Yesterday, on PBS’s NewsHour, I debated MIT health economist Jonathan Gruber on (among other things) whether the individual mandate in President Obama’s health plan is a tax. As you can see in this video, Gruber pretty clearly states that the mandate is not a tax:
Which seems to conflict with what he wrote in his textbook:
Suppose…the government mandated that everyone buy full insurance at the average price of $825 per year…This would not be a very attractive plan to careful consumers, however, who could view themselves as essentially being taxed in order to support this market, by paying higher premiums than they should based on their risk.
There are really two government interventions at play in that example: the mandate that requires everyone to purchase insurance (whether they want it or not), and the price controls that force low-risk consumers to pay more than an actuarially fair premium. One could say that it is the price controls, rather than the mandate, that Gruber likens to a tax. It might be inconsistent, however, to suggest that when price controls force you to pay more for something than the market would charge, that is a tax, but when a mandate forces you to purchase something you don’t want at all, that’s not a tax.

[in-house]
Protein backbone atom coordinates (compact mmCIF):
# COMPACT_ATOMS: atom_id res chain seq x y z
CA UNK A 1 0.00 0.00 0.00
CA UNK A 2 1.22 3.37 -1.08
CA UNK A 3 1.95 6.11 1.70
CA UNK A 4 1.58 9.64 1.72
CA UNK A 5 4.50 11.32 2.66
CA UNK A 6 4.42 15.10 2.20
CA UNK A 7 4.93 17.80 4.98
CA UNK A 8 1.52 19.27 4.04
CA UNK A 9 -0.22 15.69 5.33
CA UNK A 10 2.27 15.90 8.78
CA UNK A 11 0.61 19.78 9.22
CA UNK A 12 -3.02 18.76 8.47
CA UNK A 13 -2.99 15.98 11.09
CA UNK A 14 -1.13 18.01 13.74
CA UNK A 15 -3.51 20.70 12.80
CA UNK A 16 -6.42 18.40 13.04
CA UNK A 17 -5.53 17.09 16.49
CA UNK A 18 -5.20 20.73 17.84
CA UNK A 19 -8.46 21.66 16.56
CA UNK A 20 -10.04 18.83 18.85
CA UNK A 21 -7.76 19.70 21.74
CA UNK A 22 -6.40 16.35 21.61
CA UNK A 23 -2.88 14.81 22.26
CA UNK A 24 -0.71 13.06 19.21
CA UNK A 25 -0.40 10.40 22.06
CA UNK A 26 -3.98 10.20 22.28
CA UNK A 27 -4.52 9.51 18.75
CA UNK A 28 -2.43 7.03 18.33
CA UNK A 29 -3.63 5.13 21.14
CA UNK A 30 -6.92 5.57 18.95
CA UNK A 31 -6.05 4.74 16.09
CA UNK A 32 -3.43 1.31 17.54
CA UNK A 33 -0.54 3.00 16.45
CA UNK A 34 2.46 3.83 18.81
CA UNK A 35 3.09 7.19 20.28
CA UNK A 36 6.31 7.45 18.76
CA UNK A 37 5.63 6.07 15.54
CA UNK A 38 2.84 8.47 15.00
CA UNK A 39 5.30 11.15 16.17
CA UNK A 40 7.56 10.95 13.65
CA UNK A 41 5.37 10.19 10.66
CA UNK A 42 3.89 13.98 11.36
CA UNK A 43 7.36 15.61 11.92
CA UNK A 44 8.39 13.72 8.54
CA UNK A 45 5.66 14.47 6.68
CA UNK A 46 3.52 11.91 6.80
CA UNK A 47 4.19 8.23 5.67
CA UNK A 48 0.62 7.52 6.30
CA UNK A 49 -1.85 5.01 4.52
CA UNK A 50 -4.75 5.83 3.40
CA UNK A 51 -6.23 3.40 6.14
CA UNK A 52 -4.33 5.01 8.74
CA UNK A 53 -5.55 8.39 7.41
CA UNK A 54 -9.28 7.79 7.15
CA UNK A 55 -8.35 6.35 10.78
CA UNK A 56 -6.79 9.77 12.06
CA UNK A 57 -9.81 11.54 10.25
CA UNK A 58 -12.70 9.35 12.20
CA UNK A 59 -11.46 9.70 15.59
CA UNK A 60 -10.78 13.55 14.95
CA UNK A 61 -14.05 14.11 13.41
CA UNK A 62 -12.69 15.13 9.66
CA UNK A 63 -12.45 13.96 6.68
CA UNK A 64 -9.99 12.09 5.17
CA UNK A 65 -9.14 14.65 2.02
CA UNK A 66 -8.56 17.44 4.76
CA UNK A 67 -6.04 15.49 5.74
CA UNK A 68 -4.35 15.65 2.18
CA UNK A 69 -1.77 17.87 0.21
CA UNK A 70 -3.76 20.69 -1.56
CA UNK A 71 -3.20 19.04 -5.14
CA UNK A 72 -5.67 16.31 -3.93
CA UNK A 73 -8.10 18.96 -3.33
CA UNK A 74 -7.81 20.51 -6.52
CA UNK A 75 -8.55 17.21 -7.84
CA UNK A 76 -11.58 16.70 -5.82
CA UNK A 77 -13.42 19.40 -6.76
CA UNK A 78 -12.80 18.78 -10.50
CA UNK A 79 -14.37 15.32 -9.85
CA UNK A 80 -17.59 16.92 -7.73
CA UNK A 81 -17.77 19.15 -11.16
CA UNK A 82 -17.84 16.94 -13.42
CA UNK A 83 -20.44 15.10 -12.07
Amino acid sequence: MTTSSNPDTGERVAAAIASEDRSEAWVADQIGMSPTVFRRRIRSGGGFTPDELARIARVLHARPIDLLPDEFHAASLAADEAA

Gruber also suggests that, for better or worse, the arbiter of whether a mandate is a tax is the Congressional Budget Office, and the CBO has said that the mandates in the leading health-reform bills are not a tax. I think that’s incorrect for a few reasons.
- As I mentioned on the NewsHour and blogged earlier, the CBO has affirmed that the penalties for non-compliance are taxes.
- The CBO has not declared that the mandated private payments that result from the individual mandate are not a tax. What the CBO has said is that – as the leading health-reform bills exist today – those mandated private payments do not meet the CBO’s definition of “federal revenues.” In this report, the CBO explains that it will consider those mandated private payments to be federal revenues only if the government denies consumers a “sufficient” or “meaningful” or “substantial” degree of choice among health plans. Faced with the necessity of drawing a line between what it will and will not include in the federal budget, the CBO made a judgment call and drew a line. The agency went no farther; it did not say that mandates are taxes only if they fall on one side of that line.
- If the CBO’s determination of what constitutes “federal revenues” were to be the arbiter of what constitutes “a tax,” that would lead to absurd results. Suppose Congress enacts the Baucus mandate, and then next year a new CBO director changes the rule so that those mandated private payments do count as federal revenues. The result? A massive tax increase! Despite the fact that CBO has no authority to raise taxes. And despite the fact that there would be no tax increase. CBO’s change of heart would not alter public or private fiscal flows by one penny.
The president and his supporters have a tough road to hoe if they want to claim the individual mandate isn’t a tax.